Sunday, November 26, 2006

the letter is back

unfortunately not only did i never know it was gone, i never knew it existed

oh, and the alice books are two of my absolute favorites of all time

Yale's Lewis Carroll Letter Ends Up On eBay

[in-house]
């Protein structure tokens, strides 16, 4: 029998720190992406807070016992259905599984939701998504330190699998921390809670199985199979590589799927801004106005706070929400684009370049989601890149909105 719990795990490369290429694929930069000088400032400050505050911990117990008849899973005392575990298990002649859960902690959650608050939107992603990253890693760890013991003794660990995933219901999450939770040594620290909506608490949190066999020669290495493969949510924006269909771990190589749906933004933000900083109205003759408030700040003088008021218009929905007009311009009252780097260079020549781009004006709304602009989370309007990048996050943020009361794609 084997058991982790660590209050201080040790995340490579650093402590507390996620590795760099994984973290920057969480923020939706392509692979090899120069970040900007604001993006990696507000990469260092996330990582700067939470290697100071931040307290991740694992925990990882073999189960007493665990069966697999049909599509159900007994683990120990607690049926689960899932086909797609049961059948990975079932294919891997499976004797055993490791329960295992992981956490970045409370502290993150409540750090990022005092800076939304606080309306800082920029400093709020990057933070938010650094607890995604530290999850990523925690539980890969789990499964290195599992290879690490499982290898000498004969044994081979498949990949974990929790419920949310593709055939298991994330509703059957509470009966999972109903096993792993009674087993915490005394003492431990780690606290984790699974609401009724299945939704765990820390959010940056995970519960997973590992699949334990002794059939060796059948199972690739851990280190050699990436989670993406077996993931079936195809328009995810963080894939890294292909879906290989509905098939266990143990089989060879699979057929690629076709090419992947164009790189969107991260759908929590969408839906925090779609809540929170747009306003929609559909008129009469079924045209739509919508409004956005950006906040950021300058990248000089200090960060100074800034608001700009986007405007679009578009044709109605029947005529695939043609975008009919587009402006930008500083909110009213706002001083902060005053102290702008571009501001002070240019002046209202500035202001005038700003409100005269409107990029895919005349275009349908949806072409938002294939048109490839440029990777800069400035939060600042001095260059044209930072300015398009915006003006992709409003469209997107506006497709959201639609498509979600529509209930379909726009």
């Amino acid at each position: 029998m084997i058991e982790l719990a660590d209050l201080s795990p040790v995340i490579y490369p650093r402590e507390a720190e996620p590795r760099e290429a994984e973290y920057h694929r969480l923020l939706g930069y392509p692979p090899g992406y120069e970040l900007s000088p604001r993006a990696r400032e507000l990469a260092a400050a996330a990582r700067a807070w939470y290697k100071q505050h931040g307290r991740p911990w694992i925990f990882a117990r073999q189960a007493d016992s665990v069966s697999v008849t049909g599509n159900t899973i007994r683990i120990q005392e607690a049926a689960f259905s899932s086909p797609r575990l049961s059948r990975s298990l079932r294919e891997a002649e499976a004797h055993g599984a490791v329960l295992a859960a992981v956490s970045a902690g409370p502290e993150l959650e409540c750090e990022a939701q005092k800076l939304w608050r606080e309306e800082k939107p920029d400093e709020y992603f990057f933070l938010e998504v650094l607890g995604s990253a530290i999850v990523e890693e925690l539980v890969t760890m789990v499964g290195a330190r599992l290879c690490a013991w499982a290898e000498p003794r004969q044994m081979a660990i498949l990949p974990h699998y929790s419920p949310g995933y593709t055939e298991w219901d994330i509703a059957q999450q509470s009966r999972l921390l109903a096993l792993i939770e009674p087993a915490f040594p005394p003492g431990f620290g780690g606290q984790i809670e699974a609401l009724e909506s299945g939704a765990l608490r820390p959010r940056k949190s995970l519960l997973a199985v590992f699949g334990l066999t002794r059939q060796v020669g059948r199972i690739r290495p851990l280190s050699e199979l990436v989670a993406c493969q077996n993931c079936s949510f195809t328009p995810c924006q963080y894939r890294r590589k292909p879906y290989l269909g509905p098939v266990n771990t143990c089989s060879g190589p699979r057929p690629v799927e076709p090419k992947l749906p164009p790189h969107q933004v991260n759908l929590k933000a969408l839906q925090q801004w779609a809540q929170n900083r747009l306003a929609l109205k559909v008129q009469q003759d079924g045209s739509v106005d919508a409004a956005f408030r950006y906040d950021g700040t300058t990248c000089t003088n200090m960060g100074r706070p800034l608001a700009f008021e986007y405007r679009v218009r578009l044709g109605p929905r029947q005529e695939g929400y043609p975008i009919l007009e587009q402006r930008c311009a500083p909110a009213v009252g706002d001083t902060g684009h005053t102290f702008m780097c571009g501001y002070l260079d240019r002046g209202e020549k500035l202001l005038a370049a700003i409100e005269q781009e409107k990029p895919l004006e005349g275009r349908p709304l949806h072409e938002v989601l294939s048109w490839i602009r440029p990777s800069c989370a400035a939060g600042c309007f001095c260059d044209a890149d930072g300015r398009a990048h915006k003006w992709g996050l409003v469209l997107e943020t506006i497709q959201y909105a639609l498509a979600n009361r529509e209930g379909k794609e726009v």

By KIM MARTINEAU Courant Staff Writer November 26 2006 NEW HAVEN -- A letter Lewis Carroll wrote to a friend in 1890 has taken police down a rabbit hole into the world of eBay, a marketplace overflowing with treasures, from Mad Hatter pins to Cheshire Cat mugs. But let the buyer beware: On eBay, as in Wonderland, things are often not as they seem.The letter Carroll penned to his friend Winifred MacDonald from his summer house on the coast of England surfaced on eBay earlier this year. "Hand written and beautifully signed," the vendor enthused. "Guaranteed authentic." The letter was genuine, all right, as the collector who bought it came to discover. Trouble was, someone else owned it: Yale University.After a friend spotted the letter on the Internet, a librarian at Yale's Beinecke Rare Book & Manuscript Library checked the stacks. Sure enough, Carroll's letter, addressed to "My Dear Winnie," was missing. Through eBay, police tracked the letter to a collector in Utah who had purchased it for several thousand dollars. When the collector learned the item belonged to Yale, he graciously handed it over. The letter is now safe at the Beinecke once more and police are trying to re-create its journey in a pursuit that could prove as maddening as the hunt for Carroll's elusive Snark."Tracing it back all the hands it has gone through since it left Yale - that's going to be the difficult part," said Lt. Mike Patten, a spokesman for the Yale University Police Department.Charles Dodgson, better known by his pen name, Lewis Carroll, was a math teacher and ordained minister who dreamed up the children's classic "Alice's Adventures in Wonderland" and such mythical creatures as the Jabberwock and Snark.Before Carroll came along, tales for kids were dull and humorless, with moralistic story lines, said Mark Burstein, vice president of the Lewis Carroll Society of North America and a book editor in Petaluma, Calif. Carroll injected joy and playfulness...............

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